For the price difference, at this point I think the i7 is a good choice. It's not a night and day difference, but at least now the i7 offers enough, in my view, to be worth the $300 price difference. Also note that if you want to change to an SSD, you can either keep the 750 GB drive or sell it and help fund the SSD purchase, the 750 GB drive being likely to net you more than the 500 GB drive in the i5. Ditto for the RAM in the i7.
  11. Elijen macrumors 6502


    May 8, 2012
    You can upgrade to 8Gb and 750Gb HDD much cheaper via aftermarket.

    8Gb RAM = $50
    750Gb HDD = $105

    That's $155 but you still keep the 4Gb and 500Gb HDD and can sell it (i guess around $80 total or more?) ... so it's $75 for aftermarket upgrade to 8Gb RAM and 750Gb HDD.

    250€ = $320
    $320 - $75 = $245 (this is what you will pay for the i7 CPU instead of i5)

    I would rather buy an external monitor or SSD for the $245 bucks ;)
  12. MaxPower72 macrumors 6502


    Aug 15, 2012
    Chicago, Illinois, Crooks County
    the i5 it's still a fast processor with plenty of firepower for your needs.
    you can have all the fun you want in customizing your MBP with aftermarket parts there is plenty to choose from
    Once you put in a SSD you'll be amazed by the change.
  13. Naimfan Suspended


    Jan 15, 2003
    I don't think you understood the point, which is that the i7 is now (finally) a reasonable alternative to the i5. As I said, I'm usually a proponent of the i5 and upgrading if necessary. However, the i7 now stands as a system that doesn't need to be upgraded out of the box, while the i5 still does (with respect to RAM in particular).

    And if one goes the refurb route, the i7 starts to be almost compelling at $1269 . . .
  14. Elijen macrumors 6502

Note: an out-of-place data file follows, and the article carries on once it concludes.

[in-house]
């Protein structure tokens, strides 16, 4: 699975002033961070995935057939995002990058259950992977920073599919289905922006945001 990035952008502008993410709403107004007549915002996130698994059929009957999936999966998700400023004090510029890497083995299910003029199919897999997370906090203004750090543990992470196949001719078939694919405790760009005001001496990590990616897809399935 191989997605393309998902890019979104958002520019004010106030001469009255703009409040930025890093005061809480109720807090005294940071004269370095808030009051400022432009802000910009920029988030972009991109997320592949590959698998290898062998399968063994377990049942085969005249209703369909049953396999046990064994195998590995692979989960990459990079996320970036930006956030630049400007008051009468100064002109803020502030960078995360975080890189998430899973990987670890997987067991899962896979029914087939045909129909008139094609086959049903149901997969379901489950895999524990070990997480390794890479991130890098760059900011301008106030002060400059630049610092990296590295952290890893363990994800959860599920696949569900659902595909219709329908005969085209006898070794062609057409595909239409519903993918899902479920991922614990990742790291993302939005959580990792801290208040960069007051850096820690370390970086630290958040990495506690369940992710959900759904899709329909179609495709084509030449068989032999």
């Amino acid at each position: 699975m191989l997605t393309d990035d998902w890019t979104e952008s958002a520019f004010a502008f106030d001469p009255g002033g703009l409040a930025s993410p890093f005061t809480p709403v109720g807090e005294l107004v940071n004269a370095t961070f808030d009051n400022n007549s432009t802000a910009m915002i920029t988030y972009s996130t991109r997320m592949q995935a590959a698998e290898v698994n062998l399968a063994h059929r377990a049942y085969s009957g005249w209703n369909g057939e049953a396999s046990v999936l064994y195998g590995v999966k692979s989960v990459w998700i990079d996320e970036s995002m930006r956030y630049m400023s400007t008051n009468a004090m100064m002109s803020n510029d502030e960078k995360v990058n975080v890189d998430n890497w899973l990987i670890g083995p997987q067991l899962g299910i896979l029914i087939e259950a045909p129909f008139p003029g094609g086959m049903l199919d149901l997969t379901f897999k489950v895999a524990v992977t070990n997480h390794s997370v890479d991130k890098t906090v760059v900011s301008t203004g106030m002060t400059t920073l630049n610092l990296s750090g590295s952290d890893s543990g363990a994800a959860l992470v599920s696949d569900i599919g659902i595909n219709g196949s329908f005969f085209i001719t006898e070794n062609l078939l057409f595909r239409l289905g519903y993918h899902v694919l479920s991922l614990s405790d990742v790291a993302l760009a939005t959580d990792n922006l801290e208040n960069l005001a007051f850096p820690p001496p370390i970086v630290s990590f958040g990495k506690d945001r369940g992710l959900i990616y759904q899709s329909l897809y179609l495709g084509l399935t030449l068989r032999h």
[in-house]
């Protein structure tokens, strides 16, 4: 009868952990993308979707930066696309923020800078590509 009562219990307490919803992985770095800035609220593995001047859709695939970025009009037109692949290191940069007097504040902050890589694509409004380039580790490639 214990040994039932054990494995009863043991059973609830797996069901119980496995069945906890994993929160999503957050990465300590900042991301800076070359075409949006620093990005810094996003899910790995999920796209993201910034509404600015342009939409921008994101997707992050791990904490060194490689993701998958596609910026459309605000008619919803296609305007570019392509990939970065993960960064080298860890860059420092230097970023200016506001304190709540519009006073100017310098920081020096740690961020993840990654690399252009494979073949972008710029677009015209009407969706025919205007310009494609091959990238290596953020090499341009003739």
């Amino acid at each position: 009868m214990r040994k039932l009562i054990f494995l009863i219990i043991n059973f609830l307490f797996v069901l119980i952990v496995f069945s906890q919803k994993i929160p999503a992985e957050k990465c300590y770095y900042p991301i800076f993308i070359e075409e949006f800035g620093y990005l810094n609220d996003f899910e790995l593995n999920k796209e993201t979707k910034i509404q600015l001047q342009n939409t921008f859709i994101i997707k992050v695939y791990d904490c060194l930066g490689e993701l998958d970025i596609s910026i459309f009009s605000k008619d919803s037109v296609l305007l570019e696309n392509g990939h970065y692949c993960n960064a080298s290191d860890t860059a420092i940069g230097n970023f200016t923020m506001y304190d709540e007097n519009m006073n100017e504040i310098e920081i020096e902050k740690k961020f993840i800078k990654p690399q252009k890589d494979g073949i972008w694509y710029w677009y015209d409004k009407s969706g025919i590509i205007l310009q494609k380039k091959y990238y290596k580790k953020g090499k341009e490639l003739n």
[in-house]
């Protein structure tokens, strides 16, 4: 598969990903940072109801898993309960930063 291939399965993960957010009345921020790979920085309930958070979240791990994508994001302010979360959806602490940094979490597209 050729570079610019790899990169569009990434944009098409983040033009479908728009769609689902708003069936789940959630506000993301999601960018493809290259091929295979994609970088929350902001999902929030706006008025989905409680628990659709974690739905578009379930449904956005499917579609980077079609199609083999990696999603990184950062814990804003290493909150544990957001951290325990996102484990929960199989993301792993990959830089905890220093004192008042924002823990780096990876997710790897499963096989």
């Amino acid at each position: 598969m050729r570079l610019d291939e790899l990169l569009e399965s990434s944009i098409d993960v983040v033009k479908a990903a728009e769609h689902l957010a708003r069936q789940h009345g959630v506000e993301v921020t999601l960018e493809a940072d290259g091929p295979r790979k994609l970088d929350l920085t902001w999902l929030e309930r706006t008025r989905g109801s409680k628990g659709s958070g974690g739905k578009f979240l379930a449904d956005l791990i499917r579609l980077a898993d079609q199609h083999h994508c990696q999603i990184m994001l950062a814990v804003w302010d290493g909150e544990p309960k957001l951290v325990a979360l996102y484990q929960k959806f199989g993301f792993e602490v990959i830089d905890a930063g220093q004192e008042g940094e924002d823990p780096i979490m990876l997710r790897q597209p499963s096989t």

May 8, 2012
    Yes, for somebody who can't or do not want to upgrade his MBP himself and don't mind to pay extra money for the components it's good alternative. But somebody who buys refurbished machine (like OP) probably do NOT want to spend the extra and will not have a problem upgrading the machine right away after buying it from Apple.

    While you could find a refurb i7 for a good price, OP is considering 2 options: i5 for 1089€ or i7 for 1339€.
  15. Leoport macrumors newbie

    Sep 22, 2012
    Defiantly the i7 because the i5 with it's 4GB and 500GB is just a little on the down side for the price, but then saying that you could get the i5 and buy the extra's which would be cheaper in the long run. It all comes down to what you will need the i5 and i7 to do for you, I myself have the i7 2012 which is extremely useful for my Media course (Final Cut Pro, Logic Pro, Adobe Master collection, etc) and this beauty runs all of them perfectly, I assume the i5 would run these with no problem but having that extra processing power comes in handy when needed.
  16. maxwelltech macrumors 6502


    Dec 29, 2011
    Irvine, CA, USA
    For your use I would go with the i5 and upgrade to 8GB of RAM and SSD. I personally got the i7 model because I am doing some medium level video editing, but the i5 is enough for your uses. I would recommend a 13 MacBook Air over the base 13 MacBook Pro, but you don't want a MacBook Air.